Yesterday my 11-year-old granddaughter, Gabby, helped me start on a project I have been putting off for years, namely hauling down and going through the hundreds of photos I had stuffed away in albums, envelopes, and storage bins. There it was, my life, those of my two daughters, my 5 grandchildren and now my great-grandson, all captured in pictures from tiny wallet size to 11 x 14 wall size. For several hours, my entire family history was sitting in piles all over my living room floor. Going through them one by one, I took an abbreviated trip through my entire 69 years on this planet. Turns out I was busier than I thought I’d been!
After about an hour or so of sorting and reviewing my life, I suddenly became overwhelmed by the task at hand. How could I possibly fit all of these photos neatly into albums? My grandson told me when he helped me move all this stuff into my new apartment to get with the 21st century and scan all the photos onto discs so I can keep them digitally, and for some of them that might work out well. The problem is that: 1. Some of the photos are very old and faded, and would probably not scan well, and, 2. I’d need a ton of discs to hold all of them. The next question I asked myself was this: “Do you really need each and every one of these pictures?” Let’s face it, how many photos of the kids at the pumpkin farm, that we visit every year do I need to keep? How many photos of kids opening Christmas presents? How many shots of autumn leaves, and oceans, and sunsets? And what would happen if I just pared them down to only those that told the story without all the repetition?
The problem, as I came to see it, was that getting rid of the photos felt like getting rid of the memories and I was downright afraid to do that. My father suffered from Alzheimer’s before he died, barely recognizing anyone at the end, and my Mom had her moments of dementia, although not as severe as my Dad’s, before she passed as well. Losing memories scares me to death. What if I didn’t remember my daughters’ births, birthdays and graduations, the births of my grandchildren, the names of my grandchildren? What if I forgot our trips to the pumpkin farm, or my first trip on a plane to visit a new friend in LA, or that awesome vacation to Asheville? What if I forgot my summers in Maine with my sister?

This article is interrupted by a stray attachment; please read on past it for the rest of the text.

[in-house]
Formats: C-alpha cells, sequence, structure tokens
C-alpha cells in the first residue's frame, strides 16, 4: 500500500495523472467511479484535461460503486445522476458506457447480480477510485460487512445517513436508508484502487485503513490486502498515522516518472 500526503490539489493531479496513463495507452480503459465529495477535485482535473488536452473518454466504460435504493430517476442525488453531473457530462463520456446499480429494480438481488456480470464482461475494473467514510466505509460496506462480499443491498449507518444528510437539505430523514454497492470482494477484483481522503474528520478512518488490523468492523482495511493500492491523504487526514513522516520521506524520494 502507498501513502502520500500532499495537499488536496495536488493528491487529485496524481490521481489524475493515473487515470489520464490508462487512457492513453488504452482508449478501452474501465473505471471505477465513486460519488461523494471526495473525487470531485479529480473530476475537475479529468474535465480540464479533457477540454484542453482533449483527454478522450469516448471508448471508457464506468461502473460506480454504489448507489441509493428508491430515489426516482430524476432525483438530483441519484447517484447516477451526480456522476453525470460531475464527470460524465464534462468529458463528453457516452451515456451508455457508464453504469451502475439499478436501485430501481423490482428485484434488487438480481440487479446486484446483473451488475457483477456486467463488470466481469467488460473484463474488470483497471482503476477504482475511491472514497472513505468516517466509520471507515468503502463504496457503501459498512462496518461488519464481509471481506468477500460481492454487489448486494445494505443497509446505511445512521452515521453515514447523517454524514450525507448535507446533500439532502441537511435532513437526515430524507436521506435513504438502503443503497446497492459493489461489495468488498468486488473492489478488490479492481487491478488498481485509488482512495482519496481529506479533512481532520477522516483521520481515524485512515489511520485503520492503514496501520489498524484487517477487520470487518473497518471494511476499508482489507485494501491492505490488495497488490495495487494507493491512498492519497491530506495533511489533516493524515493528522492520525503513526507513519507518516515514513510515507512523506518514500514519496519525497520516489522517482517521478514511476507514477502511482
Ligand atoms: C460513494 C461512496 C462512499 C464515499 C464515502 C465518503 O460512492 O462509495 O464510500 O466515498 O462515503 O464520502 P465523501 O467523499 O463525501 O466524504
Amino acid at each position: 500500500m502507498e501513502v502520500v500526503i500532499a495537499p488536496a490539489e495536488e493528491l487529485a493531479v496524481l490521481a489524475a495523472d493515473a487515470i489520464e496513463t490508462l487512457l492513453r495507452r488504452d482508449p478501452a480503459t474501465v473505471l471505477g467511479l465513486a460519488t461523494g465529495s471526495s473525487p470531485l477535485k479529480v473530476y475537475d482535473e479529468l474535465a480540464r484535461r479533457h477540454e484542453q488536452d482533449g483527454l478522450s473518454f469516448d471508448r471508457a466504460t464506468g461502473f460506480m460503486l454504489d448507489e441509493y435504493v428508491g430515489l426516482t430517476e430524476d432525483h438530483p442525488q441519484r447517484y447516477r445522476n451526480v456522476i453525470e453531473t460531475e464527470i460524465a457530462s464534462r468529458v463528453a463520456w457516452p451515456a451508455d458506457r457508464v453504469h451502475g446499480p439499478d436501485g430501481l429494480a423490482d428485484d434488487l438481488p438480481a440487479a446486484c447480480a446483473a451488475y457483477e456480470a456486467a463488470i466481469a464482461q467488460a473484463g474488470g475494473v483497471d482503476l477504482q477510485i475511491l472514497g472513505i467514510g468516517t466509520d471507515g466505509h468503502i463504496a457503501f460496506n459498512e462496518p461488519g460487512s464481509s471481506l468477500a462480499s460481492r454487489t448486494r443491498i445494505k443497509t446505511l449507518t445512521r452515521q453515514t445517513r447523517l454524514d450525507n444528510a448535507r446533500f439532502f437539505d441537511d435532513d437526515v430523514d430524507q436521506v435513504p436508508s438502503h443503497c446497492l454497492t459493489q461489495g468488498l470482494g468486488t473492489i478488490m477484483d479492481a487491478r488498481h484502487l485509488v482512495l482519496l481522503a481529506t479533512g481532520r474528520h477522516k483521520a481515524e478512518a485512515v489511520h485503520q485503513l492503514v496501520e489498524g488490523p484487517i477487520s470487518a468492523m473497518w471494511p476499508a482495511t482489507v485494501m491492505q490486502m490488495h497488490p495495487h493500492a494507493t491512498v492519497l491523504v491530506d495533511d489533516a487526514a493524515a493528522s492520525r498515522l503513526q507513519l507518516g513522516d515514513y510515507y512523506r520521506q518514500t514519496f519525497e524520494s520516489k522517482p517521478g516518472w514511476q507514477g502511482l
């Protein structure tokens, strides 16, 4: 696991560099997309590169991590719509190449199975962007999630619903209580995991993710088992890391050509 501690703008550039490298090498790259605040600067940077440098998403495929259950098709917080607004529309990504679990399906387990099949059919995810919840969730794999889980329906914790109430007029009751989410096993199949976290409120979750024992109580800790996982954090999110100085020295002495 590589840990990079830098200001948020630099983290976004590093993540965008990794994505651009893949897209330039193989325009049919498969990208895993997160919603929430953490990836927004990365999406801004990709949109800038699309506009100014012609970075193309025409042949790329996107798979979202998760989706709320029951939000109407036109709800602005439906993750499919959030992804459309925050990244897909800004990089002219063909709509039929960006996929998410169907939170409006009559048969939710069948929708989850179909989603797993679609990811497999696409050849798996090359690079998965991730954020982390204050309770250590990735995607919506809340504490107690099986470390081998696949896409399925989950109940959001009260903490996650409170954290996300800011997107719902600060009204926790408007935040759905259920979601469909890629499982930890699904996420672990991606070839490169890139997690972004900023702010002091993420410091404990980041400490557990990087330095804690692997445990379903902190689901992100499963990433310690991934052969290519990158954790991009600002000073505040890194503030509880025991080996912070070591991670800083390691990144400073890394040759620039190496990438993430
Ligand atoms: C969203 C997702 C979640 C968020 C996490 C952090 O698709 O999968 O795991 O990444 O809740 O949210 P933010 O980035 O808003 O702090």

We can’t let our memories, or the fear of losing them, take over and stop us from living our authentic lives going forward. Sure, we want to capture the good times, let go of the bad ones, and cherish each and every moment of happiness, but not at the expense of the new moments waiting for us in the present and beyond. I truly believe that even if the mind forgets, the heart never does. I am constantly calling my granddaughters by their mothers’ names, or their sisters’ names, but my heart still knows they are my beloved grandkids. Heck, I even call my cats by the names of their dear, departed predecessors sometimes but none of that matters when they are curled up on my lap and looking up at me with unconditional love.
So I’ve decided to just keep a few photos of the pumpkin farm and give the rest out to the kids for their own memory albums. I’ll keep one school picture for each year, one or two of each wedding, one or two of each Christmas, and just the very best of the autumn leaves and sunsets. The rest I will pass around to the others. For some of my 21st century techies, I’ll bet holding an actual photo will be like a trip through the Smithsonian to them. It’s never too early to remind them where, and who, they came from.
This week over on the Home Page, our writing assignment will ask us to take our own trips down memory lane and paint a picture with words. As always, have loads of fun (and pleasant memories) with this one, and remember to just keep writing.
Peace and blessings.